I had an amazing opportunity a few weeks back to teach a class at the Decatur Area Arts Council called “Drawing Daily Comics” for ages K – 12th. The above photo (taken by Mark Roberts) was featured in a piece appearing in the Herald & Review. I can’t tell you how happy I was reading what some of my young artists had to say about the class, and can genuinely say they inspired me just as much.
This story actually involves the boy pictured above (Noah). I had given the class some basic “rules” for building a daily comic strip, stressing that they could use just about anything in their lives to generate a story/gag. As an example of how easy it is to build a strip along those lines, I led the class through an exercise where we created three characters, the “world” they populated, and a gag based on Noah feeling “grr” over his parents scolding him (something I assured him “we have all felt grr about at some point or another”). I then turned things over to them to build their own strips. While I encouraged them to use their own characters, I told them they could use the characters we had just created as a group (an angry bunny, a goofy squirrel, and a hungry bear who was the bunny’s roommate).
Several chose to use the characters we had created and I was amazed at how much they fleshed out the characters. Noah called me over to show me an elaborate drawing of the squirrel’s home. “This is his hot tub, and this is his bathroom, and these are lights but they’re also acorns…” It was a squirrel’s version of a Beverly Hills mansion! Cut to another student, who had introduced a deer and a bird into the mix of characters. She produced two strips; in the first, a tree had fallen on the deer (a pretty funny gag, actually). After encouraging her to follow that storyline into another strip, she produced three additional panels that took the characters to the hospital. The doctor treating the deer? The squirrel.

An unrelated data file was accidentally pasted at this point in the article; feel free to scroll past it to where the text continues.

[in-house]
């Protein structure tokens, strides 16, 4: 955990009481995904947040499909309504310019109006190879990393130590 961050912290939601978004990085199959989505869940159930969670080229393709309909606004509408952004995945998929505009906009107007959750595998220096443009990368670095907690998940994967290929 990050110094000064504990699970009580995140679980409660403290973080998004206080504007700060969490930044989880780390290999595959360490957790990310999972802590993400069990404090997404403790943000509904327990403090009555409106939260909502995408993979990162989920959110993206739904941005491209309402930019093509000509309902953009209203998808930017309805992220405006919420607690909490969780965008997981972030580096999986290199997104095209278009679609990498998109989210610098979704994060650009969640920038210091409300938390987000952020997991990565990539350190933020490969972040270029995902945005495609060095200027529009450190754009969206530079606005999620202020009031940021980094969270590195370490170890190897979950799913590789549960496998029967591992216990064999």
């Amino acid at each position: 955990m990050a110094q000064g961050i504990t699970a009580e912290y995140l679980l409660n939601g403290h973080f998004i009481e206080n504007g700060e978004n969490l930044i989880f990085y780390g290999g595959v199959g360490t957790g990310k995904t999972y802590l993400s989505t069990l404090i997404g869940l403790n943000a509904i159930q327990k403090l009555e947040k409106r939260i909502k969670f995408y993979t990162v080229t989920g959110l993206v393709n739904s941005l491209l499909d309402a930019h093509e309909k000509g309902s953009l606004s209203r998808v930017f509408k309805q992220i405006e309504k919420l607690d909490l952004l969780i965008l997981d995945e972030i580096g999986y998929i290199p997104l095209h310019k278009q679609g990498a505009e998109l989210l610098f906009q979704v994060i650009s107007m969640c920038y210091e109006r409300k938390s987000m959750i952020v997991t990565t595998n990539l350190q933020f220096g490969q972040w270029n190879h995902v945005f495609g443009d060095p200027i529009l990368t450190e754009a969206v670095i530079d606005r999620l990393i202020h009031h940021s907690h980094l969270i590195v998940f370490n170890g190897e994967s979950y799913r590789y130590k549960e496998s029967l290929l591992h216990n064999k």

“It all makes sense!” I exclaimed. “The squirrel has such a nice house because he’s a doctor!” These were two separate strips by kids sitting on opposite sides of the room and yet they succeeded in fully expanding this squirrel’s character and his world. It was awesome.
That’s what I love about the arts. When it comes to creativity, Age doesn’t enter the equation. I inspired those kids and they inspired me right back, and it didn’t matter there was a twenty or thirty year gap between us. Creativity is a battery I wish more people used. It is the ultimate Energizer!